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Promootio 2014University of TamperePromootio 2014

Conferment Ceremony Tradition

The conferment ceremony is a festive occasion where doctors and doctors honoris causae from different fields of science are conferred the doctoral degree. The word ‘promotion’ - literally advancement or furtherance – underscores the great esteem for education.

The conferment tradition started in the Middle Ages when universities wanted to celebrate the conferment of academic titles. The first conferment in Finland was organised at the time of the Royal Academy of Turku in 1643. The royal decree of founding the Royal Academy in Turku linked it to the academic traditions of the Uppsala University and via Uppsala to the University of Paris. According to this old tradition, universities confer degrees to doctors and masters. At the University of Tampere only doctoral degrees and the titles of doctor honoris causa are conferred. At the University of Tampere, the first Conferment Ceremony of Doctoral Degrees took place in 1965.

Many of the conferment traditions have remained the same throughout the years and the language of the conferment ceremony continues to be Latin. The doctoral insignia are a part of the conferment tradition. The hat symbolises the freedom of science and the sword the sharpness of intellect and the truth. The sword is the weapon of the spirit defending the truth, right and good which are the result of the researcher’s powers of reasoning.

The conferment ceremony events include the Ceremonial Sword-Whetting, the Conferment Ceremony, the Procession to the church service, the Conferment Banquet and Ball and the Cruise.

The history of conferment ceremonies at the University of Tampere

The tradition of conferment ceremonies at the University of Tampere starts in Helsinki at the time of the School of Social Sciences. In May 1956, the Faculty of Social Sciences organised a Ceremonial Conferment of Master’s Degrees. As the masters walked in a ceremonial procession to Kallio Church, the small college that operated in Franzéninkatu in Sörnäinen in Helsinki became more widely known.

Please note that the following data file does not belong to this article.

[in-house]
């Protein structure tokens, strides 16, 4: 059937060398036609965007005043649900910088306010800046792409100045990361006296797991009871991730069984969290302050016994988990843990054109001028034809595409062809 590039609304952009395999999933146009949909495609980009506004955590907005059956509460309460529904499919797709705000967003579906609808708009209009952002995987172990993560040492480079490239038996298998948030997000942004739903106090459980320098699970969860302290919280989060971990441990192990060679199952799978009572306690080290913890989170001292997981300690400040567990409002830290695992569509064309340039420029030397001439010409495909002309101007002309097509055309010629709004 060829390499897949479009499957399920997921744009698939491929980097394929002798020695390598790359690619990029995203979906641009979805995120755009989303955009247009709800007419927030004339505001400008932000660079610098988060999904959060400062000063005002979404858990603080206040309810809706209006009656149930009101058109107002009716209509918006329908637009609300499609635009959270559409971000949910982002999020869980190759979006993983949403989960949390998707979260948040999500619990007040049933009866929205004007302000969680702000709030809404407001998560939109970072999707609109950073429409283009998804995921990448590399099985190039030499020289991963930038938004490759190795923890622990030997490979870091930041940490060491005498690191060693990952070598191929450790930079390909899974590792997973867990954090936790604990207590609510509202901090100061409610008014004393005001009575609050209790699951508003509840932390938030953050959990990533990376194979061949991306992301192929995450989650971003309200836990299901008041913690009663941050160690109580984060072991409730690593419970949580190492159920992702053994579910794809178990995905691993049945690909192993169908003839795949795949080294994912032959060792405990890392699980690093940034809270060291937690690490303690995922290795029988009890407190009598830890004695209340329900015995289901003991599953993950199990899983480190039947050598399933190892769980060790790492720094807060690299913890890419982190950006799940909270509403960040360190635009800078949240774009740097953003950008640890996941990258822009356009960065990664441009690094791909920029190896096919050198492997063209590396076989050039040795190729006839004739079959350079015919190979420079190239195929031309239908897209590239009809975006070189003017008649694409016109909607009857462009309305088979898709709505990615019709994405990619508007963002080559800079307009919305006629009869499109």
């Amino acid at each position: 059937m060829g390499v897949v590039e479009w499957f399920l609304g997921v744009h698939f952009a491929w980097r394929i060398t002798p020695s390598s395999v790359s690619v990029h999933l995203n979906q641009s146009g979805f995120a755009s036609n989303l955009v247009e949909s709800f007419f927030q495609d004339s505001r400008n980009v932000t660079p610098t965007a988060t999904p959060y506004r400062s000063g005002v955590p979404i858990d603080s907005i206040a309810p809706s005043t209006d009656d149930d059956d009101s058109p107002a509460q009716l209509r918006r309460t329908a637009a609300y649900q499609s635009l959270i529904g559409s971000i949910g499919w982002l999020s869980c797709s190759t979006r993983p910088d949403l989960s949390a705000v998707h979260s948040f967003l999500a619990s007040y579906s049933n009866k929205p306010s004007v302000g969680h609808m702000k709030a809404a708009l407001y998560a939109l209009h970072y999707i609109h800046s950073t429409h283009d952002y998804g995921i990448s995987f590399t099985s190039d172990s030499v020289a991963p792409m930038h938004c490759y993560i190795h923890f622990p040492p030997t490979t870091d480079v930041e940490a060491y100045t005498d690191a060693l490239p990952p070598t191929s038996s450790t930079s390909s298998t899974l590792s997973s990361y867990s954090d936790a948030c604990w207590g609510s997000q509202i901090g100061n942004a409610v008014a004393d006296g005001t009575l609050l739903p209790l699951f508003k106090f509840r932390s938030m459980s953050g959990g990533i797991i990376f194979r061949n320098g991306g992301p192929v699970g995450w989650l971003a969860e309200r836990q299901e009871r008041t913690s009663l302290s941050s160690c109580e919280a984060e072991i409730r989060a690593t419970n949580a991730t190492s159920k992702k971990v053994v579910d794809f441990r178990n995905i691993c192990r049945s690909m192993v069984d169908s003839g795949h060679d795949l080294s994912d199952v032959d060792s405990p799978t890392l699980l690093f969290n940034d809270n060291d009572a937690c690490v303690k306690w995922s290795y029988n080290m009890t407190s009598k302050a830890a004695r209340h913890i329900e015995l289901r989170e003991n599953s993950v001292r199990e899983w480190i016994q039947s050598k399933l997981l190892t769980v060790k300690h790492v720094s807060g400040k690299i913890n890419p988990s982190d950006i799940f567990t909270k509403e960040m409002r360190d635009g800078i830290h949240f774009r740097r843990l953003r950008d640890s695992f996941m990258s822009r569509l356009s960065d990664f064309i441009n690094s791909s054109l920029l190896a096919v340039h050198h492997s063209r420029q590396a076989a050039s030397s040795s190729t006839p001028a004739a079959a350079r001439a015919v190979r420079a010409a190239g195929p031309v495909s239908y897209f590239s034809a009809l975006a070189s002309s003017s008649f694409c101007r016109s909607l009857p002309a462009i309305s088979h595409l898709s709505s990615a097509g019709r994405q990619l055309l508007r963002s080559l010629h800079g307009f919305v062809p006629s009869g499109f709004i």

With the conferment ceremony in 1956, the School of Social Sciences took its place with the other keepers of academic traditions. The conferment ceremony at the School of Social Sciences caused controversy. For example, the University of Helsinki expressed its disapproval for the use of certain academic insignia and the ceremony gained a lot of publicity in the press.

The next conferment ceremony was organised in Tampere in 1965 where the School of Social Sciences had operated for nearly five years by that time. The conferment ceremony was important as, apart from the Master’s degrees, two doctoral degrees were also conferred to the School’s own students Mr Erkki Pystynen and Mr Seppo Randell. In addition, the School of Social Sciences got its first honorary doctors as Mr Väinö Linna, Mr Heikki Waris, Mr Touko Markkanen, Mr Rainer von Fieandt and Mr Eino Saari were conferred the title of doctor honoris causa. The ceremonial procession to Tampere Cathedral was something totally new to the people in Tampere.

The following conferment ceremony was organised at the 50th anniversary of the University in 1975. This time Master’s degrees were no longer conferred so it was no longer necessary to appoint the Ceremonial Garland Weaver or organise the Garland Weaving Ceremony. In ten years the School of Social Sciences had become a university and in 1974 it became a state university.

In the main conferment ceremony in 1975, the doctoral degree was conferred to 11 doctors honoris causae and 30 doctors from the University of Tampere. The theme of the 50th anniversary of the University was ‘a celebration of work and science’. The Student Union of the University of Tampere boycotted the celebrations as it opposed the university administration system. Thus the conferment ceremony was conducted sombrely without great displays of joy or high jinks. There was no sword-whetting, ball or cruise. The conferment committee decided to organise only the official conferment act. Any other programme had to be organised by the doctors themselves.

In 1985, in connection with the University’s 60th anniversary, ‘a great celebration of science’ was organised. At that time, the University celebrated with abandon and the City of Tampere named a street to honour the University. The next big conferment ceremony was organised in 2000 in connection with the University’s 75th anniversary. At that time over 300 conferees were conferred the title of doctor in the conferment ceremony.

The conferment is a dignified celebration to honour centuries-old traditions. The three-day festivities include academic celebrations combined with local traditions. After the Conferment Ball at the Old Town Hall the doctors gather at the fountain in the Central Square. Feet that are tired from dancing can be refreshed in the waters of the fountain and the most zealous doctors have taken a swim in the early hours of the morning.

 
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